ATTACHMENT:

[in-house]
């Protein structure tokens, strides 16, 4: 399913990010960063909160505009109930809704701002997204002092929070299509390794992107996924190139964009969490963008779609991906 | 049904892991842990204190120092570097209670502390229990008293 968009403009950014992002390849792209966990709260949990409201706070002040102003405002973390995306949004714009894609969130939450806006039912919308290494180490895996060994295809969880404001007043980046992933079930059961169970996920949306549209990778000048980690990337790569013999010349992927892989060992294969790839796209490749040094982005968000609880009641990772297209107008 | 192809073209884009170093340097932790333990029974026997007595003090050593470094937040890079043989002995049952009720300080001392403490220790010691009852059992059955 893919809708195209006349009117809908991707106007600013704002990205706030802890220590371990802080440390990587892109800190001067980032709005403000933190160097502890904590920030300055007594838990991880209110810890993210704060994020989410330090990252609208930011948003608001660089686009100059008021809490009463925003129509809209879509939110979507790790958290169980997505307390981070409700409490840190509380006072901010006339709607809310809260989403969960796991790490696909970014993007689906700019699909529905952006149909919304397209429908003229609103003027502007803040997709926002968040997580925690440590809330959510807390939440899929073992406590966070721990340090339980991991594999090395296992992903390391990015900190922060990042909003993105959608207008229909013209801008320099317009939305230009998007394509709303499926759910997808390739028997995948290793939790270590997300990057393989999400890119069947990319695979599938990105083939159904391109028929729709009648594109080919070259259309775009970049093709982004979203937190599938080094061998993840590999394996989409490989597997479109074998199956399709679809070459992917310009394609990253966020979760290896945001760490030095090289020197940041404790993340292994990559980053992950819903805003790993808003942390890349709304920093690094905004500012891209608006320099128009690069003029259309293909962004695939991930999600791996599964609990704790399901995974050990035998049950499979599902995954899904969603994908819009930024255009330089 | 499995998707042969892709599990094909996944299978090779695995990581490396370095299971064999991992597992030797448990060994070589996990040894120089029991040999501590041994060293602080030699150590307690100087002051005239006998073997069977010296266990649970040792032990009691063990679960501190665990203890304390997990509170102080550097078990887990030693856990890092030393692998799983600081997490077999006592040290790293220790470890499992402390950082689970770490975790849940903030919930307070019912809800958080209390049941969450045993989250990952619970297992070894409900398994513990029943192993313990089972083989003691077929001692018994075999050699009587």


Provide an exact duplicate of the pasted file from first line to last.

[in-house]
């Protein structure tokens, strides 16, 4: 399913990010960063909160505009109930809704701002997204002092929070299509390794992107996924190139964009969490963008779609991906 | 049904892991842990204190120092570097209670502390229990008293 968009403009950014992002390849792209966990709260949990409201706070002040102003405002973390995306949004714009894609969130939450806006039912919308290494180490895996060994295809969880404001007043980046992933079930059961169970996920949306549209990778000048980690990337790569013999010349992927892989060992294969790839796209490749040094982005968000609880009641990772297209107008 | 192809073209884009170093340097932790333990029974026997007595003090050593470094937040890079043989002995049952009720300080001392403490220790010691009852059992059955 893919809708195209006349009117809908991707106007600013704002990205706030802890220590371990802080440390990587892109800190001067980032709005403000933190160097502890904590920030300055007594838990991880209110810890993210704060994020989410330090990252609208930011948003608001660089686009100059008021809490009463925003129509809209879509939110979507790790958290169980997505307390981070409700409490840190509380006072901010006339709607809310809260989403969960796991790490696909970014993007689906700019699909529905952006149909919304397209429908003229609103003027502007803040997709926002968040997580925690440590809330959510807390939440899929073992406590966070721990340090339980991991594999090395296992992903390391990015900190922060990042909003993105959608207008229909013209801008320099317009939305230009998007394509709303499926759910997808390739028997995948290793939790270590997300990057393989999400890119069947990319695979599938990105083939159904391109028929729709009648594109080919070259259309775009970049093709982004979203937190599938080094061998993840590999394996989409490989597997479109074998199956399709679809070459992917310009394609990253966020979760290896945001760490030095090289020197940041404790993340292994990559980053992950819903805003790993808003942390890349709304920093690094905004500012891209608006320099128009690069003029259309293909962004695939991930999600791996599964609990704790399901995974050990035998049950499979599902995954899904969603994908819009930024255009330089 | 499995998707042969892709599990094909996944299978090779695995990581490396370095299971064999991992597992030797448990060994070589996990040894120089029991040999501590041994060293602080030699150590307690100087002051005239006998073997069977010296266990649970040792032990009691063990679960501190665990203890304390997990509170102080550097078990887990030693856990890092030393692998799983600081997490077999006592040290790293220790470890499992402390950082689970770490975790849940903030919930307070019912809800958080209390049941969450045993989250990952619970297992070894409900398994513990029943192993313990089972083989003691077929001692018994075999050699009587």